Editor's Note: Over the next six weeks, we're following along with the Nipper family as they take the Fit Families Challenge from Special Olympics Arkansas. The program is designed for individuals with special needs and their families, and encourages physical activity and healthy eating for the whole family. Read more about the free program here, and look for more installments from the Nipper family on our blog in the coming weeks.
"Ready, Set, Go" yells my wound-up 3-year-old as he races through the living room, dining room, kitchen and loops back around to the living room. He repeats this over and over and over again until our applause is clearly lacking as much enthusiasm as it had in the beginning. He stops to "stretch" and I can’t help but laugh and be amazed by how much he has picked up from tagging along to cross country practice with me every day.
My name is Christy Nipper and I am the head Cross Country coach at Little Rock Christian Academy and the mom of two sweet little ones -- Miles (3 years) and Molly (9 months). My husband, Luke Nipper, is the coordinator for 4-H ExCEL, a team-building and leadership program at the 4-H Center. We are both thankful to have jobs that keep us active and hope that our children will continue to be influenced by the exposure to physical activity.
My son Miles began his career as my assistant coach at 2 weeks old. Nestled in a front carrier, he tagged along for the team’s second meet of the season…and he has been a huge part of the team ever since. It is so fun to see him try to imitate the runners as they warm up, do drills and run striders. When the workout starts, he changes gears and begins "coaching." He will imitate me by looking at his wrist and pretending to yell out times as the runners pass or cup his hands around his mouth to yell directions. I’m pretty sure Miles thinks he has 55 brothers and sisters as each member of the team will play with him, correct him, chase him, and include him in everything. The 7-12th grade students that run on our cross country teams are so supportive and inclusive of Miles and that means more than they will probably ever realize.
When I was 16 weeks pregnant, I received a phone call from my doctor informing me of some "abnormal" test results. The next two weeks were a blur as we visited specialists and eventually learned our son would have Down syndrome. At the time, it was a very scary diagnosis as I knew very little about Down syndrome and had never really been around anyone with Down syndrome. In those early days all people tell you about is the potential health problems, the cognitive delays, and how much longer it will take your child to accomplish tasks such as crawling, walking, and talking.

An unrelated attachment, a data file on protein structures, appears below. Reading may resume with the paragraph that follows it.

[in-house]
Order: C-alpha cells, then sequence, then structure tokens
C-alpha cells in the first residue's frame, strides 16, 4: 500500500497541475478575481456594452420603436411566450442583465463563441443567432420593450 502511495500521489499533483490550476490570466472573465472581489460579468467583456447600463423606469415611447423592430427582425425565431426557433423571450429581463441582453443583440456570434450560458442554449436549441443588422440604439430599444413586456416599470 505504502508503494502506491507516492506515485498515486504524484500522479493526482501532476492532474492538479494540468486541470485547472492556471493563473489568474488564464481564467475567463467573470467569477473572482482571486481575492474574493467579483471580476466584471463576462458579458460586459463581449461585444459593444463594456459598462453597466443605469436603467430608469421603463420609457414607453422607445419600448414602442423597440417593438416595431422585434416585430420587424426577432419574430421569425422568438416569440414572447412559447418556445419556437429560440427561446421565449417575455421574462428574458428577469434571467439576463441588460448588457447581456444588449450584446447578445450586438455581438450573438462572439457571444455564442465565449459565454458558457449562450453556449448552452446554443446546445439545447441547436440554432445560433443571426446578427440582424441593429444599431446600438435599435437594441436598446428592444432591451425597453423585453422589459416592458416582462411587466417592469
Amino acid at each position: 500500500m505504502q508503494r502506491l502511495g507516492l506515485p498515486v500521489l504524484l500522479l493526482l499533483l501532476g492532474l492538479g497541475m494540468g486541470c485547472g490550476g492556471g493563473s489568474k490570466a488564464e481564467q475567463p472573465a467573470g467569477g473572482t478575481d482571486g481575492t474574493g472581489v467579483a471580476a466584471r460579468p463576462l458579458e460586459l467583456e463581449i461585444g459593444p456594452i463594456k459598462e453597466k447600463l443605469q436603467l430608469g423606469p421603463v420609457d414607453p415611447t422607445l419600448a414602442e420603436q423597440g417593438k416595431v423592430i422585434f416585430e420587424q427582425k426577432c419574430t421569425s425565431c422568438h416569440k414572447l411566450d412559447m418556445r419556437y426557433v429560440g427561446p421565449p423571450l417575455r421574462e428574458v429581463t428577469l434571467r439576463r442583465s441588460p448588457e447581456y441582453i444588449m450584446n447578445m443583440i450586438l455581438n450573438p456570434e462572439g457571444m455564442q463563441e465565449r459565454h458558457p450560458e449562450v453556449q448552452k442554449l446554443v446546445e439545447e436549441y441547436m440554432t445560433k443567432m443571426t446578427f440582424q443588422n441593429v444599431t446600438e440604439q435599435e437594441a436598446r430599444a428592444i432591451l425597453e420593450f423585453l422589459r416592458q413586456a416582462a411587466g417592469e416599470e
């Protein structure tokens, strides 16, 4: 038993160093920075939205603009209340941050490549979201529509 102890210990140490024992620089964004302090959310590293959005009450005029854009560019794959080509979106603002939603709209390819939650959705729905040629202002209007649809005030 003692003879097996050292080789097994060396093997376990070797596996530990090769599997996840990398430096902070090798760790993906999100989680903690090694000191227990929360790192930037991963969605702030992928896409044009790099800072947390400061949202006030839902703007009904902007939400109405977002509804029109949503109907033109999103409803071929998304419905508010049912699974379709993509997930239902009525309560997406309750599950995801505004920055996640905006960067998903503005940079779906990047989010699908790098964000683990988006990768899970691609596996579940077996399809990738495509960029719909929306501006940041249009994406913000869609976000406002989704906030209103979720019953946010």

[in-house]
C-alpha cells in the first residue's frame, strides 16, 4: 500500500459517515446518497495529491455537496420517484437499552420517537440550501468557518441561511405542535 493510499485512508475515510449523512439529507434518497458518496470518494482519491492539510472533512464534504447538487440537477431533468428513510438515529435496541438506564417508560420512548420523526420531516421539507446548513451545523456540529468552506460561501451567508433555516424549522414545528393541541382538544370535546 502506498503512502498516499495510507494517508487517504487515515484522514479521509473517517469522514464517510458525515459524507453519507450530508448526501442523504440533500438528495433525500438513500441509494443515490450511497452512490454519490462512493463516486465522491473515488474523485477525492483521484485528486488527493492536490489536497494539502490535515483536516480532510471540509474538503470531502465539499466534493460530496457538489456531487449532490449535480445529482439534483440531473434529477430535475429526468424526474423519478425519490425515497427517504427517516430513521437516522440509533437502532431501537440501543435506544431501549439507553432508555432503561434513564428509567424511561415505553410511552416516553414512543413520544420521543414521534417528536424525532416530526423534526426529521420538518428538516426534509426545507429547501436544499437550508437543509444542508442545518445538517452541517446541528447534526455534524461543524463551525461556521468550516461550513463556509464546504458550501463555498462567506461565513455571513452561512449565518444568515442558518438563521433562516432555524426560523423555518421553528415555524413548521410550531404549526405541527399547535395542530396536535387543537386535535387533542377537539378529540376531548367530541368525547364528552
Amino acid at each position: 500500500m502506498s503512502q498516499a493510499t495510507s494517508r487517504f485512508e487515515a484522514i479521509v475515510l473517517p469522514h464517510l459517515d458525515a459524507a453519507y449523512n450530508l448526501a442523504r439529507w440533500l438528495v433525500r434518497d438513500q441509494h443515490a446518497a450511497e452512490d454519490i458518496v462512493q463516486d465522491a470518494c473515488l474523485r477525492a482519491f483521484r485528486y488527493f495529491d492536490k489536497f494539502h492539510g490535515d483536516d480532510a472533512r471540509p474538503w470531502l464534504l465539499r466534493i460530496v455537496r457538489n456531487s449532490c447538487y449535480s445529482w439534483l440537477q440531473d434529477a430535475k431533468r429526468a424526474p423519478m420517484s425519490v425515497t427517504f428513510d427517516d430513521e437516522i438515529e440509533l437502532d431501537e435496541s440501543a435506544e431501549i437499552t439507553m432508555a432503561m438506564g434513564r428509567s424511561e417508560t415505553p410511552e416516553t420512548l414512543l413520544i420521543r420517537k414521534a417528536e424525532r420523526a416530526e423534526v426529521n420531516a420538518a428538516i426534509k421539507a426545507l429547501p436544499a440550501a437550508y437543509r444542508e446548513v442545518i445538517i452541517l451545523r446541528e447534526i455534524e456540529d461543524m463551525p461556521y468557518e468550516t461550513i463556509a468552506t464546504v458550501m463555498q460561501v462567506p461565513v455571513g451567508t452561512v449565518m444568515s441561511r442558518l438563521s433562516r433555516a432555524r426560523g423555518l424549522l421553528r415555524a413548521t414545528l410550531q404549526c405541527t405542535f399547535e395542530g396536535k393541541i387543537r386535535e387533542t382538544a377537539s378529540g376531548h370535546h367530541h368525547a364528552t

After three years I can honestly say that Down syndrome really is not the scary, hard journey we were warned about. In our experience, the journey has been filled with laughter, joy and some really fun dance parties. Sure, Miles receives 8 hours of therapy a week (PT, OT and Speech) and he does have to work a lot harder to reach some developmental milestones, but that makes the success that much sweeter! I remember and appreciate milestones many people probably do not even notice.
When we found out Miles would have Down syndrome, my biggest fear was how others would treat him. Watching the students on my team interact with Miles each day is a constant reassurance that he will be loved and accepted. The fact that Miles loves to be at practice reassures me that Miles will enjoy being active even with the extra challenges he experiences due to that extra chromosome.
Miles has low muscle tone and a slower metabolism, which makes being active and eating well extremely important. When the fabulous staff at Miles’ school, Access, told us about the Fit Family program through Special Olympics, we were really excited to sign up! We want to start out teaching Miles and Molly the importance of being active, eating well and leading a healthy lifestyle.
The challenge comes with our busy schedules. By the time we get home from work, the kids are hungry and anxious for dinner, and then it seems like we only have about an hour before we have to begin getting them ready for bed. We are going to dedicate these next six weeks to really trying to find fun ways to fit in exercise. Follow us over the next six weeks as we strive to find fun ways to encourage exercise, target therapy goals, and make healthy eating choices!
Including pets in your family's Halloween festivities can be a fun, but with all the excitement comes the chance for pets to get into danger or trouble.
Keeping your pet away from candy and other Halloween treats is especially important because so many favorites include chocolate, which is potentially toxic for dogs. It's also an ideal time to practice obedience commands with your four-legged friends, as crowds of unfamiliar people, costumes and lots of open doors can create temptations too hard to resist.